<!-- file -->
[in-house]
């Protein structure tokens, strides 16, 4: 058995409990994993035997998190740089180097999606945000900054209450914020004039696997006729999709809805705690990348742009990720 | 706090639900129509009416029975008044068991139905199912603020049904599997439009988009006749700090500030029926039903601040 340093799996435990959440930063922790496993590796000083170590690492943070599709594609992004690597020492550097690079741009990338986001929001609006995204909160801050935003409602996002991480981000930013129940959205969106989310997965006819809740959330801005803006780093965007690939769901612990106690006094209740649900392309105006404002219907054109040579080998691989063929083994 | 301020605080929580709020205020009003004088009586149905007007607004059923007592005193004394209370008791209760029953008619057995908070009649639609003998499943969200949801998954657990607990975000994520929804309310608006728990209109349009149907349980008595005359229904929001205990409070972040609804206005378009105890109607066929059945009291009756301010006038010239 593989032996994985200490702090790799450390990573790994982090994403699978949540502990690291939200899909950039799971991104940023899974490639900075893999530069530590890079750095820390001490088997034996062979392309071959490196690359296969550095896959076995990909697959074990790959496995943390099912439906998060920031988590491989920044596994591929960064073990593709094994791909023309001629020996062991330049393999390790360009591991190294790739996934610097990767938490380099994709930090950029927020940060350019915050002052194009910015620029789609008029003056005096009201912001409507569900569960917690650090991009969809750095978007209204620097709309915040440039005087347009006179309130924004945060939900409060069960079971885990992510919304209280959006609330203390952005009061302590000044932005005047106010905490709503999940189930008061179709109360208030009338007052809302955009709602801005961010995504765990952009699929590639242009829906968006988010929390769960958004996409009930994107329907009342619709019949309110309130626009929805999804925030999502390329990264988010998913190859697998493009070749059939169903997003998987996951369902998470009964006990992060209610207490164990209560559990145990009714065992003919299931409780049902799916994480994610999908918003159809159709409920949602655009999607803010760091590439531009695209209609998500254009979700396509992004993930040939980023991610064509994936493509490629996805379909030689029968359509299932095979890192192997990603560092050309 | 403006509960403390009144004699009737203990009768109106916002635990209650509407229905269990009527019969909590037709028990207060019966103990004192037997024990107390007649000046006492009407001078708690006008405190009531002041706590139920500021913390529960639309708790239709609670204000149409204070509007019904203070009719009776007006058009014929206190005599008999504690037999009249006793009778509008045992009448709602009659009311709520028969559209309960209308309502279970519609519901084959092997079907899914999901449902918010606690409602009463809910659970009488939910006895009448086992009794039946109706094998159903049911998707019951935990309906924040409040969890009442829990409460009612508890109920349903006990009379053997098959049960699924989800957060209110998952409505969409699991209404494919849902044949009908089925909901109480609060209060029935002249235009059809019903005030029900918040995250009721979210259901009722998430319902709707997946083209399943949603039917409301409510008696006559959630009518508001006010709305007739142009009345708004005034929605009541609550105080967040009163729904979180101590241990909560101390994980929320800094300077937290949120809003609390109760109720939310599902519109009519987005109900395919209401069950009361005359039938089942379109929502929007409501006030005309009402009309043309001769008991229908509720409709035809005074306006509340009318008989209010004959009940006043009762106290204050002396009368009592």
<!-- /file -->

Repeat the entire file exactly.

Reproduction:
[in-house]
């Protein structure tokens, strides 16, 4: 058995409990994993035997998190740089180097999606945000900054209450914020004039696997006729999709809805705690990348742009990720 | 706090639900129509009416029975008044068991139905199912603020049904599997439009988009006749700090500030029926039903601040 340093799996435990959440930063922790496993590796000083170590690492943070599709594609992004690597020492550097690079741009990338986001929001609006995204909160801050935003409602996002991480981000930013129940959205969106989310997965006819809740959330801005803006780093965007690939769901612990106690006094209740649900392309105006404002219907054109040579080998691989063929083994 | 301020605080929580709020205020009003004088009586149905007007607004059923007592005193004394209370008791209760029953008619057995908070009649639609003998499943969200949801998954657990607990975000994520929804309310608006728990209109349009149907349980008595005359229904929001205990409070972040609804206005378009105890109607066929059945009291009756301010006038010239 593989032996994985200490702090790799450390990573790994982090994403699978949540502990690291939200899909950039799971991104940023899974490639900075893999530069530590890079750095820390001490088997034996062979392309071959490196690359296969550095896959076995990909697959074990790959496995943390099912439906998060920031988590491989920044596994591929960064073990593709094994791909023309001629020996062991330049393999390790360009591991190294790739996934610097990767938490380099994709930090950029927020940060350019915050002052194009910015620029789609008029003056005096009201912001409507569900569960917690650090991009969809750095978007209204620097709309915040440039005087347009006179309130924004945060939900409060069960079971885990992510919304209280959006609330203390952005009061302590000044932005005047106010905490709503999940189930008061179709109360208030009338007052809302955009709602801005961010995504765990952009699929590639242009829906968006988010929390769960958004996409009930994107329907009342619709019949309110309130626009929805999804925030999502390329990264988010998913190859697998493009070749059939169903997003998987996951369902998470009964006990992060209610207490164990209560559990145990009714065992003919299931409780049902799916994480994610999908918003159809159709409920949602655009999607803010760091590439531009695209209609998500254009979700396509992004993930040939980023991610064509994936493509490629996805379909030689029968359509299932095979890192192997990603560092050309 | 403006509960403390009144004699009737203990009768109106916002635990209650509407229905269990009527019969909590037709028990207060019966103990004192037997024990107390007649000046006492009407001078708690006008405190009531002041706590139920500021913390529960639309708790239709609670204000149409204070509007019904203070009719009776007006058009014929206190005599008999504690037999009249006793009778509008045992009448709602009659009311709520028969559209309960209308309502279970519609519901084959092997079907899914999901449902918010606690409602009463809910659970009488939910006895009448086992009794039946109706094998159903049911998707019951935990309906924040409040969890009442829990409460009612508890109920349903006990009379053997098959049960699924989800957060209110998952409505969409699991209404494919849902044949009908089925909901109480609060209060029935002249235009059809019903005030029900918040995250009721979210259901009722998430319902709707997946083209399943949603039917409301409510008696006559959630009518508001006010709305007739142009009345708004005034929605009541609550105080967040009163729904979180101590241990909560101390994980929320800094300077937290949120809003609390109760109720939310599902519109009519987005109900395919209401069950009361005359039938089942379109929502929007409501006030005309009402009309043309001769008991229908509720409709035809005074306006509340009318008989209010004959009940006043009762106290204050002396009368009592």